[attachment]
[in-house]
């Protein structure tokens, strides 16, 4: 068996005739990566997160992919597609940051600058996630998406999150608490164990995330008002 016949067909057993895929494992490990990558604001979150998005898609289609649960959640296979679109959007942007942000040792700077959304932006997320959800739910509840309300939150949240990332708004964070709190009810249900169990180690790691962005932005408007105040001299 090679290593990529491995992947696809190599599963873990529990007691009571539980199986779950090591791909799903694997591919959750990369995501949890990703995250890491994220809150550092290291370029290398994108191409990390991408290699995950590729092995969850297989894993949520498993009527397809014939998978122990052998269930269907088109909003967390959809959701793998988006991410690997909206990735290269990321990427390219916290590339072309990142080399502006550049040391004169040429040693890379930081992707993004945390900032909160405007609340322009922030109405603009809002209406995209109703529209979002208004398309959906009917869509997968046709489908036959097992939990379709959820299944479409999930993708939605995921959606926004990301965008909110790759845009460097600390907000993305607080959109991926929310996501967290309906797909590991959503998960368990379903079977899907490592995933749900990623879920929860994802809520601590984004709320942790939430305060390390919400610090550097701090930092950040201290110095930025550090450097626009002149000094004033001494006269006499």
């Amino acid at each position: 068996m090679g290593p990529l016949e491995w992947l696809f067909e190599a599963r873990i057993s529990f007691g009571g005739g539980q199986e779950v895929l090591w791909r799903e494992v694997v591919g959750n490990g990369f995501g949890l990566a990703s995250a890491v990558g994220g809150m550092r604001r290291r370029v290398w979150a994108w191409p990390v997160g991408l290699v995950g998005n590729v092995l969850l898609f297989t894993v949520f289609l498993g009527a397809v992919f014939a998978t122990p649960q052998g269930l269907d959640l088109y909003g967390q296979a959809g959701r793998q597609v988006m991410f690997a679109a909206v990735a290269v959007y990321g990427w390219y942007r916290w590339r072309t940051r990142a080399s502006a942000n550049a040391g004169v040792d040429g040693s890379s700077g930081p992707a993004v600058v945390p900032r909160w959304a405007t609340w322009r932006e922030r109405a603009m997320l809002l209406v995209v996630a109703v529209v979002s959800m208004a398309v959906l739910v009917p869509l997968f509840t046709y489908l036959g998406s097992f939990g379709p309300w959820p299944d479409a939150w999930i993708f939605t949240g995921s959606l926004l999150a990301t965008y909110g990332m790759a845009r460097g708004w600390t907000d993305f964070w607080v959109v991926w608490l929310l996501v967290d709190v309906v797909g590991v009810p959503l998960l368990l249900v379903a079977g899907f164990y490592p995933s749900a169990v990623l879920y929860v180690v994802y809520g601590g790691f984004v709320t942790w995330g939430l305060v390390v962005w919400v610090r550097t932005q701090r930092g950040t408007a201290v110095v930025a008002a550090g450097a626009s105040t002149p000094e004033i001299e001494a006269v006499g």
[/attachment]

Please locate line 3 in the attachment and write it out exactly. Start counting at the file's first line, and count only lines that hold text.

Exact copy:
């Amino acid at each position: 068996m090679g290593p990529l016949e491995w992947l696809f067909e190599a599963r873990i057993s529990f007691g009571g005739g539980q199986e779950v895929l090591w791909r799903e494992v694997v591919g959750n490990g990369f995501g949890l990566a990703s995250a890491v990558g994220g809150m550092r604001r290291r370029v290398w979150a994108w191409p990390v997160g991408l290699v995950g998005n590729v092995l969850l898609f297989t894993v949520f289609l498993g009527a397809v992919f014939a998978t122990p649960q052998g269930l269907d959640l088109y909003g967390q296979a959809g959701r793998q597609v988006m991410f690997a679109a909206v990735a290269v959007y990321g990427w390219y942007r916290w590339r072309t940051r990142a080399s502006a942000n550049a040391g004169v040792d040429g040693s890379s700077g930081p992707a993004v600058v945390p900032r909160w959304a405007t609340w322009r932006e922030r109405a603009m997320l809002l209406v995209v996630a109703v529209v979002s959800m208004a398309v959906l739910v009917p869509l997968f509840t046709y489908l036959g998406s097992f939990g379709p309300w959820p299944d479409a939150w999930i993708f939605t949240g995921s959606l926004l999150a990301t965008y909110g990332m790759a845009r460097g708004w600390t907000d993305f964070w607080v959109v991926w608490l929310l996501v967290d709190v309906v797909g590991v009810p959503l998960l368990l249900v379903a079977g899907f164990y490592p995933s749900a169990v990623l879920y929860v180690v994802y809520g601590g790691f984004v709320t942790w995330g939430l305060v390390v962005w919400v610090r550097t932005q701090r930092g950040t408007a201290v110095v930025a008002a550090g450097a626009s105040t002149p000094e004033i001299e001494a006269v006499g």